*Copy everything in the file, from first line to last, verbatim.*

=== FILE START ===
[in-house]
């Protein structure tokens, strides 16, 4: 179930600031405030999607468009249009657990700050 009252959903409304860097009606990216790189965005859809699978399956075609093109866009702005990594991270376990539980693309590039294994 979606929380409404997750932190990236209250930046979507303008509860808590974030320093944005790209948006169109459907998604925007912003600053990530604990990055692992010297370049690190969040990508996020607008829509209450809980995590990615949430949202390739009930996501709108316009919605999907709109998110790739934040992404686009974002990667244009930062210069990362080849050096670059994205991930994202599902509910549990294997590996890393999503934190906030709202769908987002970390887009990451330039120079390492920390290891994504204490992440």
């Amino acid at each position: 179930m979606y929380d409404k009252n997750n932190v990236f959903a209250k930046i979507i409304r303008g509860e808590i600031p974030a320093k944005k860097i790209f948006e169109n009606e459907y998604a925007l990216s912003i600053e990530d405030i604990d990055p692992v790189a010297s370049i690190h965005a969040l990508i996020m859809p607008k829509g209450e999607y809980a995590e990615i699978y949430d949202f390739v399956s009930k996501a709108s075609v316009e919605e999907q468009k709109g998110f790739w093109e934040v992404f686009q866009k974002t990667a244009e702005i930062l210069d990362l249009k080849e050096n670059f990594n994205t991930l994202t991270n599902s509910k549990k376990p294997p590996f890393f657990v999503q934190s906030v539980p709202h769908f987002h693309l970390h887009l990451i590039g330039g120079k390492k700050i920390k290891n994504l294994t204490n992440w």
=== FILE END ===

[in-house]
């Protein structure tokens, strides 16, 4: 179930600031405030999607468009249009657990700050 009252959903409304860097009606990216790189965005859809699978399956075609093109866009702005990594991270376990539980693309590039294994 979606929380409404997750932190990236209250930046979507303008509860808590974030320093944005790209948006169109459907998604925007912003600053990530604990990055692992010297370049690190969040990508996020607008829509209450809980995590990615949430949202390739009930996501709108316009919605999907709109998110790739934040992404686009974002990667244009930062210069990362080849050096670059994205991930994202599902509910549990294997590996890393999503934190906030709202769908987002970390887009990451330039120079390492920390290891994504204490992440």
């Amino acid at each position: 179930m979606y929380d409404k009252n997750n932190v990236f959903a209250k930046i979507i409304r303008g509860e808590i600031p974030a320093k944005k860097i790209f948006e169109n009606e459907y998604a925007l990216s912003i600053e990530d405030i604990d990055p692992v790189a010297s370049i690190h965005a969040l990508i996020m859809p607008k829509g209450e999607y809980a995590e990615i699978y949430d949202f390739v399956s009930k996501a709108s075609v316009e919605e999907q468009k709109g998110f790739w093109e934040v992404f686009q866009k974002t990667a244009e702005i930062l210069d990362l249009k080849e050096n670059f990594n994205t991930l994202t991270n599902s509910k549990k376990p294997p590996f890393f657990v999503q934190s906030v539980p709202h769908f987002h693309l970390h887009l990451i590039g330039g120079k390492k700050i920390k290891n994504l294994t204490n992440w």